monstera pinnatipartita stems and roots growing on a moss pole
juvenile monstera pinnatipartita leaf

How long does it take for Monstera Pinnatipartita to mature?

This is a tough question to answer because it really depends on the size of your plant when you purchased it and its growing conditions. My baby plant already has two leaves that are beginning to develop holes.

However, it will likely be a long time before the leaves develop the true deep fenestrations you see online when you Google pictures of Pinnatipartita plants.

You can help your plant mature by giving it ideal growing conditions and performing some routine maitenance. Because the leaves are the real showstoppers for this plant, you’ll want to take great care of them.

When you water the plant, do so in a sink or shower—or outside with a hose if it’s warm—so you can also rinse off the tops and bottoms of the foliage to clean off dust that accumulates in the leaf dimples.

Occasionally I like to conduct some routine pest prevention by spraying down the foliage—tops and bottoms—of my plants with showy leaves. When I spray them down, I generlaly just use a spray bottle with water and heavily diluted neem oil.

The smell isn’t for everyone, but I find that it dissipates quickly. It also helps with leaf shine and can serve as a great pest deterrent. You can spray them down and let them dry—or you can wipe with a damp microfiber cloth.

monstera pinnatipartita leaves beginning to fenestrate
monstera pinnatipartita attached to a moss pole

How do you propagate Pinnatipartita?

Propagating a Monstera Pinnatipartita is simple using the stem cutting method. Using sharp, clean scissors, cut a healthy stem with a few leaves and nodes (nodes are bumps along the stem where leaves would presumably sprout from).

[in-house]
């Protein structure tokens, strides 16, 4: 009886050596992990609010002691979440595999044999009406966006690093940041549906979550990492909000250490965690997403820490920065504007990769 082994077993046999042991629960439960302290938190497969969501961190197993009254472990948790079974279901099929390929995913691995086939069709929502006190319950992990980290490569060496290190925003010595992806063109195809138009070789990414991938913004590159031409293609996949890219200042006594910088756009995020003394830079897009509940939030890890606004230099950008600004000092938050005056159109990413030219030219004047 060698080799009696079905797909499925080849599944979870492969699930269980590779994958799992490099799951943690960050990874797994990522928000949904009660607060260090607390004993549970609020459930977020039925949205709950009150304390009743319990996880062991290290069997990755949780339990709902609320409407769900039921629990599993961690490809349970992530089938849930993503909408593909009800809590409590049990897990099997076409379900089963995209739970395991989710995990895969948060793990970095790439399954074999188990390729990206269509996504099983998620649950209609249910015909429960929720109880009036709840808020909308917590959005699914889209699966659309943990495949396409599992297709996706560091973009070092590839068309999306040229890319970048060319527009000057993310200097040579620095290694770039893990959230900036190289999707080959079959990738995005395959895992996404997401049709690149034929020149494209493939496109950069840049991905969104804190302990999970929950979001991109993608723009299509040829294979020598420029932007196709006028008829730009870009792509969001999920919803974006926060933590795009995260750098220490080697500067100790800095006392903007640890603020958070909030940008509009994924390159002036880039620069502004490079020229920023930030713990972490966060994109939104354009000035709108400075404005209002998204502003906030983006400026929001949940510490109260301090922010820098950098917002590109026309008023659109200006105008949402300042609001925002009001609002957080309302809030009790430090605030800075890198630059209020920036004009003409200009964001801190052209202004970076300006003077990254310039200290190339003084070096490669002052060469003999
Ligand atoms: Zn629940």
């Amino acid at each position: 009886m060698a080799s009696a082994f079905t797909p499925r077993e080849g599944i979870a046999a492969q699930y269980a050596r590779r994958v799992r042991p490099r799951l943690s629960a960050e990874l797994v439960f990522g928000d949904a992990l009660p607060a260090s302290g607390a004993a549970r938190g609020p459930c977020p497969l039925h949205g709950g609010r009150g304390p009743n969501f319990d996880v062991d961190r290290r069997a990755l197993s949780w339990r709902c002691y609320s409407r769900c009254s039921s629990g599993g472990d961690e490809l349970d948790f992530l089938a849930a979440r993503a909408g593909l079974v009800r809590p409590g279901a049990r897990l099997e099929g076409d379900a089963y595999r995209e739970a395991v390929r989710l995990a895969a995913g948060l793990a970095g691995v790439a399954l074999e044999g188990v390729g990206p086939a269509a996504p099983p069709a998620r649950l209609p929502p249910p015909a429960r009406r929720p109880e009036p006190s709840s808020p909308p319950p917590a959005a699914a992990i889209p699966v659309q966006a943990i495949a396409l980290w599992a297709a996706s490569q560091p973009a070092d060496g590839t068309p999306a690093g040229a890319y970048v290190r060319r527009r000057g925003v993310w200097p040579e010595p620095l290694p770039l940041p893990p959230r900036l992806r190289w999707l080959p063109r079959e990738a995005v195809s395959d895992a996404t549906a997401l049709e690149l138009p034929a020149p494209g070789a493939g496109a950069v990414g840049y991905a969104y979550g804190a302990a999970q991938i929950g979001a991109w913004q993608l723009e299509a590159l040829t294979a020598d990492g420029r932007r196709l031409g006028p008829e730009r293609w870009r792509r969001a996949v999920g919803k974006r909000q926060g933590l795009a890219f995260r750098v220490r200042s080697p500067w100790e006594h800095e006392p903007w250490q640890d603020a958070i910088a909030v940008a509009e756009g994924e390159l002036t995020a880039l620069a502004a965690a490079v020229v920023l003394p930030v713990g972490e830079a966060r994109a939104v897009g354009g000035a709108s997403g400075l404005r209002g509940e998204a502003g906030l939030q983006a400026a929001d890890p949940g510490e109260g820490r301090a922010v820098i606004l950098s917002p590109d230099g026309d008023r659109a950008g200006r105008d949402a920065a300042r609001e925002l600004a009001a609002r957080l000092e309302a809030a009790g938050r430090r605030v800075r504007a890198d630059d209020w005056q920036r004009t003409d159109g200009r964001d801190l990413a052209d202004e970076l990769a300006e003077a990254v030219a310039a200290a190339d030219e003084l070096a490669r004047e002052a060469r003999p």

Nodes are important because that’s where you can expect new roots to grow from. Once you have the right type of cutting, you can dip the cut end into rooting hormone to help the process along. Then choose your medium.

In water, refresh the water every few weeks and transfer the cutting to soil when roots are several inches long; keep the soil moist for a few weeks while the plant adjusts to its new substrate.

In LECA, take the same steps, filling the water to just below where the cutting sits. If you’re new to LECA, see my LECA proapgation 101 guide here for more.

In damp moss and perlite; for this medium, you’ll want to keep the humidity high using a plastic propagation box or a clear plastic bag. See my post about sphagnum moss propagation for more.

Straight in soil; skip all the other options and, in a pot with fresh soil, bury the cut end of the stem. Place the pot in bright indirect light and keep the soil moist. Since you won’t be able to see the rooting process, expect it to take about 6-8 weeks.

monstera pinnatipartita stems and roots growing on a moss pole

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collage of monstera pinnatipartita plants with text that says how to care for monstera pinnatipartita